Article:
Happy birthday Lee de Forest

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Lee de Forest (August 26, 1873 – June 30, 1961) was an American inventor. He is most remembered for his contributions to radio broadcast and the wireless telegraph, but also held the patent for the first sound-on-film recording.

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De Forest was born in Council Bluffs, Iowa to Anna Margaret and Henry Swift de Forest. His father was a minister. He later became president of Talladega College. The school was attended predominantly by African American students, and many white members of the community disapproved of the senior de Forest's efforts to educate African Americans. De Forest spent a lot of time at the school during his childhood.

De Forest attended Mount Hermon School in Massachusetts. Despite being very concerned about his popularity and attaining little among his peers, he began inventing things and became confident enough to attempt to sell them and enter them into contests. After graduating, he attended Yale's Sheffield Scientific School. While he was there, he caused a blackout on the campus when he was fiddling with some of the school's electrical system. He was suspended, but was able to return to obtain his Bachelor's degree in 1896. He went on to get a Ph.D. in 1899, doing his dissertation on radio waves.

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De Forest modified the work of many inventors who had preceded him, especially in regard to the wireless telegraph. In 1906, he invented the Audion. The crux of the invention was a vacuum tube filled with gas, which served to strengthen weak telegraph and radio signals. Following that invention, he developed an improved wireless telegraph receiver. It wasn't until later that others experimented with his invention and discovered that a vacuum without gas would function even better.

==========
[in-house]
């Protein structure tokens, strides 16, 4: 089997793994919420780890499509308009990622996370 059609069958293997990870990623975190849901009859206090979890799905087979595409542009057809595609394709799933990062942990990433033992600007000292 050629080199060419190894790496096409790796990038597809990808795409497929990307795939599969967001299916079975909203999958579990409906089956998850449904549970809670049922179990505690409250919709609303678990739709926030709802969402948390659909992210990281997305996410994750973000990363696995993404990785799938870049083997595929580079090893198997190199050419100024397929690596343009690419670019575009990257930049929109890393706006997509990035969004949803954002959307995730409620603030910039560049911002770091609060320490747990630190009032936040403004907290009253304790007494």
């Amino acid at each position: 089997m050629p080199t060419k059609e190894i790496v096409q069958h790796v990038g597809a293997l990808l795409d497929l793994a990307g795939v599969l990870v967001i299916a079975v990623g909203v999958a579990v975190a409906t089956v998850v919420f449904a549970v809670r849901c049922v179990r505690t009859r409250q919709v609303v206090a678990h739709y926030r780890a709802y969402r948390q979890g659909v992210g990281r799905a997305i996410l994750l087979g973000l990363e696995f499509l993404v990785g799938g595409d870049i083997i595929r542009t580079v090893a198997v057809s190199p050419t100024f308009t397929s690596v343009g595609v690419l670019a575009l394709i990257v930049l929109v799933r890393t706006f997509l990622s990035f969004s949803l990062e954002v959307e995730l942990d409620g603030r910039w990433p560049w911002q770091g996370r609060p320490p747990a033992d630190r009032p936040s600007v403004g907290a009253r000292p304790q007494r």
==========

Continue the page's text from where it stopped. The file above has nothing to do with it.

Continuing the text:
In 1910, De Forest moved to San Francisco to work for the Federal Telegraph Company. In July 1913, he sold his patent for the telegraph vacuum-tube AT&T and the Bell Company for $50,000. He later relinquished all rights to wireless telegraphy to AT&T. (Image source)

In 1912, he invented a feedback circuit, which increased the output of a radio transmitter. Unfortunately, he did not patent it quickly enough and another inventor, Edwin Howard Armstrong, beat him to it. He filed a lawsuit, and the case went all the way to the Supreme Court in 1926. Ultimately, the Court sided with De Forest.

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De Forest is also credited with discovering how to record sound on film, leading directly to sound motion pictures. He received the patent for sound on film in 1921, calling it the Phonofilm, though Hollywood didn't take to using his method until years later. De Forest produced his own "talkies," sticking primarily to vaudeville themes. He first premiered 18 of his short films in an independent theater in New York in 1923.

In 1950, De Forest wrote an autobiography titled Father of Radio. Though he contributed greatly to the broadcast industry, many see him as just one of many contributors.

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Additional Info

  • Birthday Date: Tuesday, 26 August 2014
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